Andrew J. Nicholson is Assistant Professor of Hinduism and Indian Intellectual History at the State University of New York, Stony Brook. His primary area of research is Indian philosophy and intellectual history, most recently focusing on medieval Vedanta and theistic yoga philosophies, and their influence on modern India and Europe. His book, Unifying Hinduism: Philosophy and Identity in Indian Intellectual History was published in 2010 by Columbia University Press. Professor Nicholson’s next book is Isvara Gita: The Secret Yoga of Lord Siva, a translation of an 8th century Sanskrit text. He holds degrees in Religious Studies (M.A., University of Chicago), Philosophy (M.A., DePaul University), and South Asian Languages and Civilizations (Ph.D., University of Chicago). He is currently co-director of the American Academy of Religion’s Yoga in Theory and Practice Consultation, an associate of the Columbia University Seminar on South Asia, and a trustee of the American Institute of Indian Studies.
(2011). Unifying Hinduism: Philosophy and Identity in Medieval India. Delhi: Permanent Black.
(2010a). Unifying Hinduism: Philosophy and Identity in Medieval India. New York: Columbia University Press, South Asia Across the Disciplines Series.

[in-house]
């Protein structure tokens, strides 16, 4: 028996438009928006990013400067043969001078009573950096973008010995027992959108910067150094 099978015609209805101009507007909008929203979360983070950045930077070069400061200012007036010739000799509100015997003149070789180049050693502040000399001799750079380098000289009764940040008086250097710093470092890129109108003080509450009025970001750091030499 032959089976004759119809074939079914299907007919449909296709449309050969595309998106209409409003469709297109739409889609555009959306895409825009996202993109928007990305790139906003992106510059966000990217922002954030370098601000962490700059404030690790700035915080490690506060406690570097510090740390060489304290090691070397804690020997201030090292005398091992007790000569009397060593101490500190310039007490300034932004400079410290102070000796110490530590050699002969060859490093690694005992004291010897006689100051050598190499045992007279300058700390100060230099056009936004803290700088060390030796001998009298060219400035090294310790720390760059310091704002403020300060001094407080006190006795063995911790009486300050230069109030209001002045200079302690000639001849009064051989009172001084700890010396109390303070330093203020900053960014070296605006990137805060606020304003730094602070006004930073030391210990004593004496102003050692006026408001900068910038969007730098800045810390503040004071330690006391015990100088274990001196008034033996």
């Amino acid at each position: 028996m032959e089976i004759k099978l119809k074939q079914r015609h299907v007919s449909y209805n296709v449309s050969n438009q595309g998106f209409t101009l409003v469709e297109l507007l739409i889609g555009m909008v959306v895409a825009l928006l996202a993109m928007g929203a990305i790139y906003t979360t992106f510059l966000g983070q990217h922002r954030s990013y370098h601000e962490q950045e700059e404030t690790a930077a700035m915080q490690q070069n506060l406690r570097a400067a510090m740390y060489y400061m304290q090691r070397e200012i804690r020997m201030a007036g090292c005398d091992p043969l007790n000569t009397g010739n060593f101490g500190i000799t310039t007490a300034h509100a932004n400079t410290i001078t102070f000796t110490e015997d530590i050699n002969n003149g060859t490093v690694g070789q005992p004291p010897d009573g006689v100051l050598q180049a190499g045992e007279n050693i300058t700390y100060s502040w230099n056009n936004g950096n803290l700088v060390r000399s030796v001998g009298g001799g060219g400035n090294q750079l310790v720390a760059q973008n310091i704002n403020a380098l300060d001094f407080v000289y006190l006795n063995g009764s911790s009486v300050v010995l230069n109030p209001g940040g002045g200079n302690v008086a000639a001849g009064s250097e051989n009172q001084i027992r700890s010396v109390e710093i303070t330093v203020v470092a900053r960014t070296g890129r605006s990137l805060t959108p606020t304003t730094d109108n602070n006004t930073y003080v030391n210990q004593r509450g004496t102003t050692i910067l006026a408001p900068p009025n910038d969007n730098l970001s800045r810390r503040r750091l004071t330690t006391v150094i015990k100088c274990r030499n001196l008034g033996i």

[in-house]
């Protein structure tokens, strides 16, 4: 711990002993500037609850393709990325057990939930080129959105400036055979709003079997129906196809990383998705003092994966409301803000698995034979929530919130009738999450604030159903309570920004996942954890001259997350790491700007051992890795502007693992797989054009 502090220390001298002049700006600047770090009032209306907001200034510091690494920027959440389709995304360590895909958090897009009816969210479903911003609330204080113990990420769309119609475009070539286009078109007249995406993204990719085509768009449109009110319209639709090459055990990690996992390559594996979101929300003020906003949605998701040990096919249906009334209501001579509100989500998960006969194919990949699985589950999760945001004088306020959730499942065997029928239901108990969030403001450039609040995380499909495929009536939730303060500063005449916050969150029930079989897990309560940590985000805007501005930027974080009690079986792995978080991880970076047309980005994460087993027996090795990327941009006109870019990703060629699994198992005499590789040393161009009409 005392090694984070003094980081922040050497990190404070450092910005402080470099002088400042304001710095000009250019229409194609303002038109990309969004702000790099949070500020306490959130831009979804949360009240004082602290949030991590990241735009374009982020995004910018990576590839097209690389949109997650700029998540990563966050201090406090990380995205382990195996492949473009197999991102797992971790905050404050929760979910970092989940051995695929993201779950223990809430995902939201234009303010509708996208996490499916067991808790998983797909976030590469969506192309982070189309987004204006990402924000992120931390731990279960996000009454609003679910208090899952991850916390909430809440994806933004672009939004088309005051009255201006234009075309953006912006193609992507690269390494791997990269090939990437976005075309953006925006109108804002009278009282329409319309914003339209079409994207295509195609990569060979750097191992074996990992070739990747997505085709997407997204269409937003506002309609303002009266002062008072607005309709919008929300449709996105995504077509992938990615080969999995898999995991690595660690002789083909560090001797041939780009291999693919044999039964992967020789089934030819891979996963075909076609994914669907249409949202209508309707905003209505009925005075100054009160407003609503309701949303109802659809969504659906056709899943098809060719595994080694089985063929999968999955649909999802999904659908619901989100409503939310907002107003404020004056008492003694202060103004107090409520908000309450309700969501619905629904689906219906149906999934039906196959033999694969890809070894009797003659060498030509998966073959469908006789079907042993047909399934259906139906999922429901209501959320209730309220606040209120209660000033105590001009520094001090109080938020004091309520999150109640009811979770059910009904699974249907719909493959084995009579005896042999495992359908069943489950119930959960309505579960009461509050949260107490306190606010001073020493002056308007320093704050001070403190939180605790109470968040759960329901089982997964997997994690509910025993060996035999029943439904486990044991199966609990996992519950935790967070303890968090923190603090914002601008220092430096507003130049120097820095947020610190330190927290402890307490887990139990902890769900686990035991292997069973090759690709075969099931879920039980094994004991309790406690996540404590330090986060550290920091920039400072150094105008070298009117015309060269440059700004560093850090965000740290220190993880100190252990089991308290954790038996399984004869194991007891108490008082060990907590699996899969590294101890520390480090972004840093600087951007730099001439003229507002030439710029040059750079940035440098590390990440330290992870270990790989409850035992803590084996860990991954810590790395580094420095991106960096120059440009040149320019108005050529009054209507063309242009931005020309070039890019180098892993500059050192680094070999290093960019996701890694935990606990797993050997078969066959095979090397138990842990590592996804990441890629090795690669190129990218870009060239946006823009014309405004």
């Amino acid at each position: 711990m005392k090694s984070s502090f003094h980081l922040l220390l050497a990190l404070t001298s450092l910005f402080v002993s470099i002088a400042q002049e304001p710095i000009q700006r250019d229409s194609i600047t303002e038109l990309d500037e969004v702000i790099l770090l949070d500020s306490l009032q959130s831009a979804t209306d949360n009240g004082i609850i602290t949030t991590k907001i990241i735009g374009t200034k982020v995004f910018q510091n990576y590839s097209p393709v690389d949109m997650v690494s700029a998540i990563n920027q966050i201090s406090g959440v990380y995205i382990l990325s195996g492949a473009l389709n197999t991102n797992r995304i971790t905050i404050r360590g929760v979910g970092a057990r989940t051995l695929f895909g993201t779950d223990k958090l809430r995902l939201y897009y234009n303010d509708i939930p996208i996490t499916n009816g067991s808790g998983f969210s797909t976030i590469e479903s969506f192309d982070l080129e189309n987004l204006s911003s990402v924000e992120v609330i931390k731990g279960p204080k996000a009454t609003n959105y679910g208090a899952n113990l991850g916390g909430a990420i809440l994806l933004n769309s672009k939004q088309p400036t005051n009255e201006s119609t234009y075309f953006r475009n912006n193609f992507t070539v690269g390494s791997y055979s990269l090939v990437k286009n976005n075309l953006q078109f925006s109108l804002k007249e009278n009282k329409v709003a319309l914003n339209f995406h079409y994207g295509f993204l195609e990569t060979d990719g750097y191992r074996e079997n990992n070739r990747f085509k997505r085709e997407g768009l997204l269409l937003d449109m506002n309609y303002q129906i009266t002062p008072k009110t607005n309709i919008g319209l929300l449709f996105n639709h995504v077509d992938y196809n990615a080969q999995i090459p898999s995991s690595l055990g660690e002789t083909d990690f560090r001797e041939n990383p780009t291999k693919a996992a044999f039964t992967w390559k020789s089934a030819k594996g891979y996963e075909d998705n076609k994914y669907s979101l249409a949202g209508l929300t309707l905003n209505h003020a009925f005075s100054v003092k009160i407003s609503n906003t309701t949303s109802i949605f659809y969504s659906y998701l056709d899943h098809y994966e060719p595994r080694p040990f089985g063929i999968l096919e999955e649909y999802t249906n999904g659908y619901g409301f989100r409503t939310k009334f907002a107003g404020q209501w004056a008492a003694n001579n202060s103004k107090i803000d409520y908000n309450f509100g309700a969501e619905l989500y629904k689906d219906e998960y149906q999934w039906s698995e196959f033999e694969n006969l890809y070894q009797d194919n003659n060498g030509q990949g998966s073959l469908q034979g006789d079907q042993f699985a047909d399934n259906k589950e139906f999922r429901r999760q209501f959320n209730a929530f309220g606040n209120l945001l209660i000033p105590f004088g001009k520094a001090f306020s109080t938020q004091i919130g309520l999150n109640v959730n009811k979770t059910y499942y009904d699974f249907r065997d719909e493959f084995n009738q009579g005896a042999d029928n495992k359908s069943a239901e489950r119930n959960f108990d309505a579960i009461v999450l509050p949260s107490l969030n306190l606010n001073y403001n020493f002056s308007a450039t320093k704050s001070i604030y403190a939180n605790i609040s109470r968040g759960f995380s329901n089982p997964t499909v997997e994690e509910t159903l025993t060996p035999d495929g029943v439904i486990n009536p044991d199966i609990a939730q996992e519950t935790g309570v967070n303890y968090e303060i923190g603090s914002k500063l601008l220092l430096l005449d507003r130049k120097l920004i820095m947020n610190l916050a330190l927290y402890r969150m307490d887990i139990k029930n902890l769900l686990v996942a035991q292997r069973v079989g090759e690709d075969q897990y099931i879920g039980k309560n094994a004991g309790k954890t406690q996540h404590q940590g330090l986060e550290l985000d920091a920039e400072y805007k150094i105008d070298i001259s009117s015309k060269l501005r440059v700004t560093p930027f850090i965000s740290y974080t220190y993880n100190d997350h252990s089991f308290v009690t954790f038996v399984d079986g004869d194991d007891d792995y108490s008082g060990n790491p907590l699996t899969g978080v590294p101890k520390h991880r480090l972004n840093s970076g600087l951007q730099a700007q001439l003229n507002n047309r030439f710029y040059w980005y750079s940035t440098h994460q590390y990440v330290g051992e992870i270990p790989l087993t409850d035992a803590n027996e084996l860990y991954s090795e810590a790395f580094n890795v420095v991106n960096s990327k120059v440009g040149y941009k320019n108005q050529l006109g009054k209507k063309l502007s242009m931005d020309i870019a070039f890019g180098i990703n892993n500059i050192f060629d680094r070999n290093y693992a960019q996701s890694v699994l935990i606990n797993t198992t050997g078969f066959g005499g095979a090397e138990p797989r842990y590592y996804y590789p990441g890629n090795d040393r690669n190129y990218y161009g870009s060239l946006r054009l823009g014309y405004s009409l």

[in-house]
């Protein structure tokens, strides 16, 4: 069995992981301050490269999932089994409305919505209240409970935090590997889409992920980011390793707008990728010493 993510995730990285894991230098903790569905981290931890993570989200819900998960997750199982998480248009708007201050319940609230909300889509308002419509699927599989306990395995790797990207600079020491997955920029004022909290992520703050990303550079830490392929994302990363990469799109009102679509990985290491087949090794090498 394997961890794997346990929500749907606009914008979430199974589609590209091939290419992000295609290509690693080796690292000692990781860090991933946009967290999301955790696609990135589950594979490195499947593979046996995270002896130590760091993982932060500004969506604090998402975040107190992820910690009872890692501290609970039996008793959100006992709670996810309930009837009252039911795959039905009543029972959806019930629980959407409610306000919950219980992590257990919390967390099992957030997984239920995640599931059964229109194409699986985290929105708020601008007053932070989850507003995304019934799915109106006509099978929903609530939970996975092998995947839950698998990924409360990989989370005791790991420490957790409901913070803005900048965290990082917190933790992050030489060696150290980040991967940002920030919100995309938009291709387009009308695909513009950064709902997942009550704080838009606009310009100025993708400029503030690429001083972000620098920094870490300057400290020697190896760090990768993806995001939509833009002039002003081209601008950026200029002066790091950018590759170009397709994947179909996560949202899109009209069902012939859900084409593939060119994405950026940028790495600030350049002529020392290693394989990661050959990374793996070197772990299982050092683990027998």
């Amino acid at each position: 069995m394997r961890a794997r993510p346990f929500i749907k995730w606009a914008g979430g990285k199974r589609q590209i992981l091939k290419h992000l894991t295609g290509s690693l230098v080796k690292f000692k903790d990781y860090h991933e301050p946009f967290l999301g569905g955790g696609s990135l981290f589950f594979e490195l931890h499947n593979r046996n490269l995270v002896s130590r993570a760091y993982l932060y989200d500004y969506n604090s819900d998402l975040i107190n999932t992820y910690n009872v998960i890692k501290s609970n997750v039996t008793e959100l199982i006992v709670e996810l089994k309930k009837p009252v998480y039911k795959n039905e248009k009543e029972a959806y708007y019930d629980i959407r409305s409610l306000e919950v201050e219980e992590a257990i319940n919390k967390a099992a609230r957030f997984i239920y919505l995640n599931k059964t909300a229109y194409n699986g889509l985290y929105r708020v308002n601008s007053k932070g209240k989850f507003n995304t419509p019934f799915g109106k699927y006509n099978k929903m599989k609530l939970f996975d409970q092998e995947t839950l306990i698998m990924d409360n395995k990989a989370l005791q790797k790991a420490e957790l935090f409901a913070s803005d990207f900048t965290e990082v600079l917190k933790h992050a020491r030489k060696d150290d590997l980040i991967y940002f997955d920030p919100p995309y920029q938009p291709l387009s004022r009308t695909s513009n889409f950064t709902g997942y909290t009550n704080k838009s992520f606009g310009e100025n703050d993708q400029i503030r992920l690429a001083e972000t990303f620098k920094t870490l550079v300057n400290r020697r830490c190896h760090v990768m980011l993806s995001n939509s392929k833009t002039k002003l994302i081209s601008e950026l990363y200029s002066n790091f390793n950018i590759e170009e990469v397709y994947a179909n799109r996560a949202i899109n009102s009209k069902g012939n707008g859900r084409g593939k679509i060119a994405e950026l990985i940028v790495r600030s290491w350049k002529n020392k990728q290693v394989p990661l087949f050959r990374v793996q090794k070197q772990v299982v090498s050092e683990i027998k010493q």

(2010b). Review of David Gordon White (2009). Sinister Yogis. Chicago: University of Chicago Press. Pp. xxii + 352. Journal of the American Oriental Society 130(2): 277-279. Read this review here.
(2008a). Review of Stuart Ray Sarbacker (2005). Samādhi: The Numinous and Cessative in Indo-Tibetan Yoga. Albany: SUNY Press. Pp. xi + 189. Philosophy East and West 58(4): 157-159.
(2008b). Review of Douglas L. Berger (2004). The “Veil of Māyā:” Schopenhauer’s System and Early Indian Thought. Binghamton: Global Academic Publishing. Pp. xxlv + 319. Religious Studies Review 34(2): 123-124.
(2007). Reconciling Dualism and Non-Dualism: Three Arguments in Vijñānabhikṣu’s Bhedābheda Vedānta. Journal of Indian Philosophy, 35(3): 371-403.
(2006). Bhedābheda Vedānta. In Internet Encyclopedia of Philosophy.
(2005). Vijñānabhikṣu’s Yoga: A Note on Doctrine and Identity in Late Medieval India. Journal of Vaishnava Studies, 14(1): 43-63.
(2004). Review of Roger-Pol Droit (2003). The Cult of Nothingness: The Philosophers and the Buddha. Chapel Hill: UNC Press. Pp. xii + 263. Philosophy East and West 54(4): 578-580.
(2003a). Review of Francis X. Clooney (2001). Hindu God, Christian God: How Reason Helps Break Down the Boundaries Between Religions. New York: Oxford University Press. Pp. x + 209. Philosophy East and West 53(4): 599-601.
(2003b). Review of Laurie L. Patton, ed. (2003). Jewels of Authority: Women and Textual Tradition in Hindu India. New York: Oxford University Press. Pp. xxii + 228. University of Chicago South Asia Newsletter 27(1): 8-9.